Note that you can filter by result ‘succeeded’, ‘partiallySucceeded’, ‘failed’ or ‘canceled’ but since we want to change the colour of the light based on the result, leave this filter blank.

Add a new step under the build step and select the More ellipsis ‘…’ and Add a switch case. This will avoid creating lots of nested if…then condition steps.


Click in the Switch On field and select the Result option from the previous step (see example below).

Type the word ‘failed’ (without quotes) into the Case Equals field and Add an action for HTTP – HTTP.

Select the URI for the LIFX API with the parameters in the body in JSON format. In the example below all lights on my LIFX account will power on red with 0.2 brightness.

Show the advanced options and select Raw authentication and enter the value ‘Bearer’ with your PAT string as shown (without quotes or square braces)


You may want to save the flow and give it a try now.

You can explore other colours and effects – the LIFX API is pretty straightforward and easily implemented following the above syntax.

Change light colour when build is successful or failed

Queue a new build (ensure that it fails) and the lamp should turn red.

For testing purposes I created an empty build definition with an inline PowerShell script task (by Peter Groenewegen) to force the build to fail.

Throw "Build will fail if this task is enabled"

It actually takes up to 60 seconds for the Microsoft Flow to detect the failed build status and turn the lamp red, so a little patience is needed. Azure Logic Apps have finer control over the poll frequency with different price models.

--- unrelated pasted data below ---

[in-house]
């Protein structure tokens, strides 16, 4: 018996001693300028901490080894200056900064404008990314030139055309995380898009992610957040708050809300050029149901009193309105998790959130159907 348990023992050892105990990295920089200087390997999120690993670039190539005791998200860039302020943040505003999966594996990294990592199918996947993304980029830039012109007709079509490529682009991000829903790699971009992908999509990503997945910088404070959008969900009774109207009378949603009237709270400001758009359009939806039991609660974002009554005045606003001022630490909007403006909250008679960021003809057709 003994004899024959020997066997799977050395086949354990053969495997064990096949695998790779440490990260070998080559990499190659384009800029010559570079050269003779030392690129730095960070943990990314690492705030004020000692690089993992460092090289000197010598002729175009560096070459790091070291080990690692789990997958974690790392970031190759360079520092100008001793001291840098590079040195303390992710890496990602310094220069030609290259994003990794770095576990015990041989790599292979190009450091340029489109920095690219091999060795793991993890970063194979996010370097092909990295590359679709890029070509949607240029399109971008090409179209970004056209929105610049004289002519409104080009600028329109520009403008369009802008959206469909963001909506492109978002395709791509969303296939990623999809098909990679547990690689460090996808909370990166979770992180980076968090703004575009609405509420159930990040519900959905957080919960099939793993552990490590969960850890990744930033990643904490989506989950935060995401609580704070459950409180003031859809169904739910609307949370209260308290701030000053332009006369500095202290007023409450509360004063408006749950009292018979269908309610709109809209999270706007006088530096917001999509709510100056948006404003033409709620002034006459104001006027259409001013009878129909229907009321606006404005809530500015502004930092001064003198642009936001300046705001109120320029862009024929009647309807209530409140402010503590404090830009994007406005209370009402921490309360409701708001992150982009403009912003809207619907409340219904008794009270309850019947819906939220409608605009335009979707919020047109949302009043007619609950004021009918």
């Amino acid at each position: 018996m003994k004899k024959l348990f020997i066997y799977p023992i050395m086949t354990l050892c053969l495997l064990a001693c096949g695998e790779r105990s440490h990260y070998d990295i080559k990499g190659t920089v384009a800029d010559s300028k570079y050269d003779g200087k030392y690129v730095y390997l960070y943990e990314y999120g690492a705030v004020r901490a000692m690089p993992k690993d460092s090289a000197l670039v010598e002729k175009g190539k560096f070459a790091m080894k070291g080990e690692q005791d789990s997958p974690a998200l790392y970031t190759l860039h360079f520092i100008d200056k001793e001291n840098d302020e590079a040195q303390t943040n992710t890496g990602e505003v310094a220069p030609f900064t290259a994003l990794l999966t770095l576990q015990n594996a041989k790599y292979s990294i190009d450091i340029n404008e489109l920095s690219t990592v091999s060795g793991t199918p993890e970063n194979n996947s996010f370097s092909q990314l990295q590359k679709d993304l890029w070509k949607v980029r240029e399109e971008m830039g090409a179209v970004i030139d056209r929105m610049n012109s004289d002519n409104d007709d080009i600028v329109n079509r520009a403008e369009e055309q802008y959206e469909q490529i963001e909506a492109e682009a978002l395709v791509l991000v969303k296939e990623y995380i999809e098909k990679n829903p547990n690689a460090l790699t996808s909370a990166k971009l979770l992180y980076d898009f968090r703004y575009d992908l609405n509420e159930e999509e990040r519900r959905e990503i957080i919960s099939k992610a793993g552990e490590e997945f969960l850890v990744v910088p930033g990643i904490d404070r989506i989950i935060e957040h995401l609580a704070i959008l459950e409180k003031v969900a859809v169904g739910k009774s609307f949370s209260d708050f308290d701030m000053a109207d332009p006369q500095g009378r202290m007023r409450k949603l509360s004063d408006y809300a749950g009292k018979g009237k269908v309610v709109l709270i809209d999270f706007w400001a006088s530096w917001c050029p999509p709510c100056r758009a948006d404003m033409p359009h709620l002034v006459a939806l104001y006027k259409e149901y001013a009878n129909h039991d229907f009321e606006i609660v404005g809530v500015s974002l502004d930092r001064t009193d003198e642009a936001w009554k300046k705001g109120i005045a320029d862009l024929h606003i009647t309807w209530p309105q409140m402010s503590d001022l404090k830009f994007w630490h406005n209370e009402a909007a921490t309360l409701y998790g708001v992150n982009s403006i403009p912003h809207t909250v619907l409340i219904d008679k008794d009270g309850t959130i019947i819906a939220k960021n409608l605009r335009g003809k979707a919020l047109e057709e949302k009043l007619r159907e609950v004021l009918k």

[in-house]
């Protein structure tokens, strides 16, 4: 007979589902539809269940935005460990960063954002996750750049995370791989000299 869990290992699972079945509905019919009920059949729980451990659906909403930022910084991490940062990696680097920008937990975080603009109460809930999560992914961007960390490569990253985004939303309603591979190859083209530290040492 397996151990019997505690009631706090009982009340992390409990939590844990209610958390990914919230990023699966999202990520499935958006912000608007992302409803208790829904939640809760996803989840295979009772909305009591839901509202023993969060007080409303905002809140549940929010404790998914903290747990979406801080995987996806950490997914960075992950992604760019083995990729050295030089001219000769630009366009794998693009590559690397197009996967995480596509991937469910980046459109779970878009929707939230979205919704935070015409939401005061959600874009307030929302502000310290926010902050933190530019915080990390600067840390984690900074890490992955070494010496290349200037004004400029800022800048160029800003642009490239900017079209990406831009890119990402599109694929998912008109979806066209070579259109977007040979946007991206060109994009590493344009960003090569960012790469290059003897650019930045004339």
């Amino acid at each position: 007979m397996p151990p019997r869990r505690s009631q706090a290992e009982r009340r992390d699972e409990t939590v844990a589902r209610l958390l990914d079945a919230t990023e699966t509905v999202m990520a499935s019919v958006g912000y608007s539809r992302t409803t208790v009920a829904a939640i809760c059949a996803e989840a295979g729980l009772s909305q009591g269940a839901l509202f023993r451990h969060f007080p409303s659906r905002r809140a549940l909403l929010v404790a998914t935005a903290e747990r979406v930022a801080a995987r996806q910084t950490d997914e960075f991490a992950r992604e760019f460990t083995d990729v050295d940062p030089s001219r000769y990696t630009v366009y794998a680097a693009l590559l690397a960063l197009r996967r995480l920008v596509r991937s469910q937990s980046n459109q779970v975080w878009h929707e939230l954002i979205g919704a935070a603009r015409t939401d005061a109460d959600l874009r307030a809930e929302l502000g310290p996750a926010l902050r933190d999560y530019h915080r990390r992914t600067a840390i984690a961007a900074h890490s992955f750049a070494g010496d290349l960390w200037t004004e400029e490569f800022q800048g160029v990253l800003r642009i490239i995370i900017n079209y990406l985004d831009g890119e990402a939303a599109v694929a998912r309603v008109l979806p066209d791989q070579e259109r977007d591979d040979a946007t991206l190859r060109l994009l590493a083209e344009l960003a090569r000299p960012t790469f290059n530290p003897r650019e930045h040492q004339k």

Having successfully triggered the light API, edit the flow and add a second case to the switch for when the results equals succeeded to set the light green in a similar manner. Remember to add the PAT authentication in the advanced options. I renamed the HTTP step to ‘Set Green Light’ to make it easier to see what the step actually does.


You could expand this further with other colours for cancelled or partiallySucceeded builds.

It may also be helpful to have another step that sends an email or other notification if the body of the API response contains “status”: “offline” so that you are alerted if it fails to connect for some reason. You don’t want the light to remain green when the latest build failed just because the light had lost its network connection.


A physical bright light has much greater presence than an overhead dashboard, especially if the lamp is visible from the other end of the office! It definitely seems to demand more attention from developers to fix the build with more gusto than a red square on a dashboard monitor.

You could build an andon style array of lamps for different build definitions or different teams. The uri for the API call would need to be modified to select which lights to control.

I have been impressed with the experience and how easy it is to connect systems with Microsoft Flow and Logic Apps that would have previously taken hours and days.

For a total cost of AUD $90 (around USD $65 / GBP £50 at time of writing) and about half an hour (fifteen minutes playing with the cloud API pages and fifteen minutes creating the Flow or Logic App) I recommend this experiment to all VSTS development teams.